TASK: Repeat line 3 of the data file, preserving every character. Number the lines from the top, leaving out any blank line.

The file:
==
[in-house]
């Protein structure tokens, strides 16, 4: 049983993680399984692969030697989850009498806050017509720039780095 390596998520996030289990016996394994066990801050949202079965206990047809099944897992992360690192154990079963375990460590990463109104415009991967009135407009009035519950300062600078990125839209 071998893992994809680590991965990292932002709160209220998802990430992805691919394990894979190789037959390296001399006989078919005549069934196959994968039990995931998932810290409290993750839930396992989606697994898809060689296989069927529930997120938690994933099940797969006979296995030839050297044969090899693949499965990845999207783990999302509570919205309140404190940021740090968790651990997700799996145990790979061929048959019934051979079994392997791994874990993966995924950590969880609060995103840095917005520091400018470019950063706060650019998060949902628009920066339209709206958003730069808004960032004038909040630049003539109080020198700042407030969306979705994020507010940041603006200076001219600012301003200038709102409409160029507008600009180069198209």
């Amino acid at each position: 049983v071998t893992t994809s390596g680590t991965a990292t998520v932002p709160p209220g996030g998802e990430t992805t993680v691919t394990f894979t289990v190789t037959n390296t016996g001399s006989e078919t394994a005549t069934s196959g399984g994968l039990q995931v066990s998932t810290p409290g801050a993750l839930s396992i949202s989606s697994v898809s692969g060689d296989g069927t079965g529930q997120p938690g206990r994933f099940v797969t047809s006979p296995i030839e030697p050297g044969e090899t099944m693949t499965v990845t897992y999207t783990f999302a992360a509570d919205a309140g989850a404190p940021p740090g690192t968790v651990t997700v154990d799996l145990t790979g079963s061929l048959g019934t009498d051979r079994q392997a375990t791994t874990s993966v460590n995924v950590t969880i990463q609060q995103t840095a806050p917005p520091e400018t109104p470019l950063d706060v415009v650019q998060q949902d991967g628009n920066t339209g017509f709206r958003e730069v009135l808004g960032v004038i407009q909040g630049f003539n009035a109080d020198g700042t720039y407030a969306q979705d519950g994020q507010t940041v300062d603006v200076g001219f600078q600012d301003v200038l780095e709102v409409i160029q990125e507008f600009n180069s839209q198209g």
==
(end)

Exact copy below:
């Amino acid at each position: 049983v071998t893992t994809s390596g680590t991965a990292t998520v932002p709160p209220g996030g998802e990430t992805t993680v691919t394990f894979t289990v190789t037959n390296t016996g001399s006989e078919t394994a005549t069934s196959g399984g994968l039990q995931v066990s998932t810290p409290g801050a993750l839930s396992i949202s989606s697994v898809s692969g060689d296989g069927t079965g529930q997120p938690g206990r994933f099940v797969t047809s006979p296995i030839e030697p050297g044969e090899t099944m693949t499965v990845t897992y999207t783990f999302a992360a509570d919205a309140g989850a404190p940021p740090g690192t968790v651990t997700v154990d799996l145990t790979g079963s061929l048959g019934t009498d051979r079994q392997a375990t791994t874990s993966v460590n995924v950590t969880i990463q609060q995103t840095a806050p917005p520091e400018t109104p470019l950063d706060v415009v650019q998060q949902d991967g628009n920066t339209g017509f709206r958003e730069v009135l808004g960032v004038i407009q909040g630049f003539n009035a109080d020198g700042t720039y407030a969306q979705d519950g994020q507010t940041v300062d603006v200076g001219f600078q600012d301003v200038l780095e709102v409409i160029q990125e507008f600009n180069s839209q198209g």